Birmingham’s first three chapters are rich and fascinating, and even apart from their relevance to issues of human rights, will be of interest to any student of Arendt’s work, and especially to readers of The Human Condition. Birmingham moves deftly between interpretations of Arendt’s work and productive discussions of several other thinkers with whom Arendt is implicitly or explicitly in conversation, including Benjamin, Kafka, Heidegger, Hobbes, and Augustine. Chapter 1 includes a particularly striking interpretation of the relationship between the physical event of birth and the linguistic dimension of natality in Arendt’s thought: while the actor’s “insertion” of herself into the world through speech is sometimes presented (by Arendt and by her readers) as a “second” birth that succeeds the first, Birmingham argues (drawing both on Arendt and on Heidegger) that the physical and linguistic dimensions of the event of natality must be understood as simultaneous and interconnected. And Birmingham’s treatment of the underappreciated theme of givenness in Arendt’s work throughout chapter 3 is one of the highlights of the book, not least because it cuts effectively against the common tendency to read Arendtian action as a sort of creation ex nihilo, unmoored from or even intrinsically antagonistic towards the given.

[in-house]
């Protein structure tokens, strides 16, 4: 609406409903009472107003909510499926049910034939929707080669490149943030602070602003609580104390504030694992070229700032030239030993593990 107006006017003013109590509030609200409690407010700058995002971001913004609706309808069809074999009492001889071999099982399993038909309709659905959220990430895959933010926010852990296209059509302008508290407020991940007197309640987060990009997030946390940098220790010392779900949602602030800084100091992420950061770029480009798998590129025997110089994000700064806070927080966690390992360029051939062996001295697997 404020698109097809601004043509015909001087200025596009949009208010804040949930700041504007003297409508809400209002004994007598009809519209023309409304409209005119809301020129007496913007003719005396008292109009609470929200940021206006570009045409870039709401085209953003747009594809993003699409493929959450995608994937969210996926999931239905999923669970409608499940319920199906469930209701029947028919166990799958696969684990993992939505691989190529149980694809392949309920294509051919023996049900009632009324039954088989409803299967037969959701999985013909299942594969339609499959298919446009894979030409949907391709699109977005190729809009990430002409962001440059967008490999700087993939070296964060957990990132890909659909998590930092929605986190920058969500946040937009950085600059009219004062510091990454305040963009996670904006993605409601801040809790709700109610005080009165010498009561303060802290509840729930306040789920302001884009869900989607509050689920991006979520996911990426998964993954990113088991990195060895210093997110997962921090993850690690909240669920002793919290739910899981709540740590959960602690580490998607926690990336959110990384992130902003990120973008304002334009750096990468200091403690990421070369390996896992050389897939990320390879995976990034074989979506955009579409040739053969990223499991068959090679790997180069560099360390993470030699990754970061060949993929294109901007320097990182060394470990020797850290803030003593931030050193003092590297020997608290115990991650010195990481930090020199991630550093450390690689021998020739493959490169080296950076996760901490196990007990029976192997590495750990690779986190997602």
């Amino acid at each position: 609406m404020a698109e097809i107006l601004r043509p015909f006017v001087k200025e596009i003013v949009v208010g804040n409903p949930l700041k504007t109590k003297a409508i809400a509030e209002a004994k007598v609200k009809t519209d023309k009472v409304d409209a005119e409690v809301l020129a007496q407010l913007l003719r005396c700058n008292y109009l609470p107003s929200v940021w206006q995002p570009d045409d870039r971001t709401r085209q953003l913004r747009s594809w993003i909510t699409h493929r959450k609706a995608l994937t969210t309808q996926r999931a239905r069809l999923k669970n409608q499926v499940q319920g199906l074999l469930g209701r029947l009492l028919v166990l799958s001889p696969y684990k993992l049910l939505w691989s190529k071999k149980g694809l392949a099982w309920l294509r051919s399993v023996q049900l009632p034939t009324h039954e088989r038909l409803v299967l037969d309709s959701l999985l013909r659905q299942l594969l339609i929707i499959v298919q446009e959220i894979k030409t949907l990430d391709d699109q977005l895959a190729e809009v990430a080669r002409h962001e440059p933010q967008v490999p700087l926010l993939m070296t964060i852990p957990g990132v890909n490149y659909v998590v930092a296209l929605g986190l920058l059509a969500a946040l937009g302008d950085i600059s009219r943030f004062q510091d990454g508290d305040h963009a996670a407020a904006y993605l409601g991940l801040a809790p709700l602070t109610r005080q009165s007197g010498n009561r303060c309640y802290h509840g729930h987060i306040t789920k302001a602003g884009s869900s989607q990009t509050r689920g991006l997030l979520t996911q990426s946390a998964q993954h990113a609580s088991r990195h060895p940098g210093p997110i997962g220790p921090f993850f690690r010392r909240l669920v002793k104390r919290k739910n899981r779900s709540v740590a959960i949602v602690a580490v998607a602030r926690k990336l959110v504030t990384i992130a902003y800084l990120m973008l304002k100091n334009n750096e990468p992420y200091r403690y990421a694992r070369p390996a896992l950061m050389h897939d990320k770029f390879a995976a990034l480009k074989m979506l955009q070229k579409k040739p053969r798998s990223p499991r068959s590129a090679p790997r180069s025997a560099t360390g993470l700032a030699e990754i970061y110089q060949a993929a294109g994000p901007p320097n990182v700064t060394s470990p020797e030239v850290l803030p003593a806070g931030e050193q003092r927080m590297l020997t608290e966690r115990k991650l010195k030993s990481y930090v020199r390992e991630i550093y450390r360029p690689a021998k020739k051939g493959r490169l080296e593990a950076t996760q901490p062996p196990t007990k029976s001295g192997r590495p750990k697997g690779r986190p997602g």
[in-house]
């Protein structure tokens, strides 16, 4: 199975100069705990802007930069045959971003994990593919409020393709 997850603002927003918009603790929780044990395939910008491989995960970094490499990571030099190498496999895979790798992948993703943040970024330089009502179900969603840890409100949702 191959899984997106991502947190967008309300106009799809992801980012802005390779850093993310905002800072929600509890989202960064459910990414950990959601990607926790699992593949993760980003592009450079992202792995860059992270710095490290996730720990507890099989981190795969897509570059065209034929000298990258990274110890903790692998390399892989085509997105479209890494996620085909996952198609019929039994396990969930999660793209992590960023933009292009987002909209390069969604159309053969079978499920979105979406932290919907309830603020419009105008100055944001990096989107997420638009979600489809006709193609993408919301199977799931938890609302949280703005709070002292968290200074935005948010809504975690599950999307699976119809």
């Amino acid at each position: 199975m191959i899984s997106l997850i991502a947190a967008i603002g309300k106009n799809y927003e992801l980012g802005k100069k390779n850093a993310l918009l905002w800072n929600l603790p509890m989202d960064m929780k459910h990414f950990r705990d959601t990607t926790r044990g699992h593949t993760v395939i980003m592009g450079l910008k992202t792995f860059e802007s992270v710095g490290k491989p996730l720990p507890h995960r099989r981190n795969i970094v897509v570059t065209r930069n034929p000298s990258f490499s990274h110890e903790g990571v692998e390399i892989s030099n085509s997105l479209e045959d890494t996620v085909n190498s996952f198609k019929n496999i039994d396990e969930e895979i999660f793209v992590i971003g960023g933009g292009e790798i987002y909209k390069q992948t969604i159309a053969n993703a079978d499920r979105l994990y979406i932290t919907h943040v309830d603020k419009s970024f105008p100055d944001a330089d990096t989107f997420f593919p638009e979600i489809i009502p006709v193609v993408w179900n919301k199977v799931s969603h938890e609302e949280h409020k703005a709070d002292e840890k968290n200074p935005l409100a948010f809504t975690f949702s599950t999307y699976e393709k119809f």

Yet it is also in these middle chapters that a tension begins to emerge in Birmingham’s reconstruction of an Arendtian foundation for human rights. Consider the relationship between the two arguments I have just singled out from chapters 1 and 3. In the first, Birmingham insists that physical and linguistic natality are inseparable: “Arendt never finds one without the other” (26), and this is because “to be born, to be a mortal, is to have been welcomed, to have been given a name” (33). This claim is crucial if Arendt’s idea of natality is to perform the justificatory work Birmingham assigns it: only if natality is necessarily both a biological event and a matter of public, linguistic appearance could the very idea of natality be said to “demand” that all human actors be allowed to appear and speak in public spaces. But in the second argument, about givenness, Birmingham seems to allow precisely what she had moved to exclude in the first: the possibility of a separation of physical from linguistic natality, of the reduction of linguistic to merely physical existence. This was totalitarianism’s terrible and imperfectly realized achievement; and acknowledging this is also crucial to Birmingham’s project in a different way, for only if such a separation or reduction is in principle possible — only if the given can provoke destructive resentment instead of gratitude — can natality’s “demand” really matter.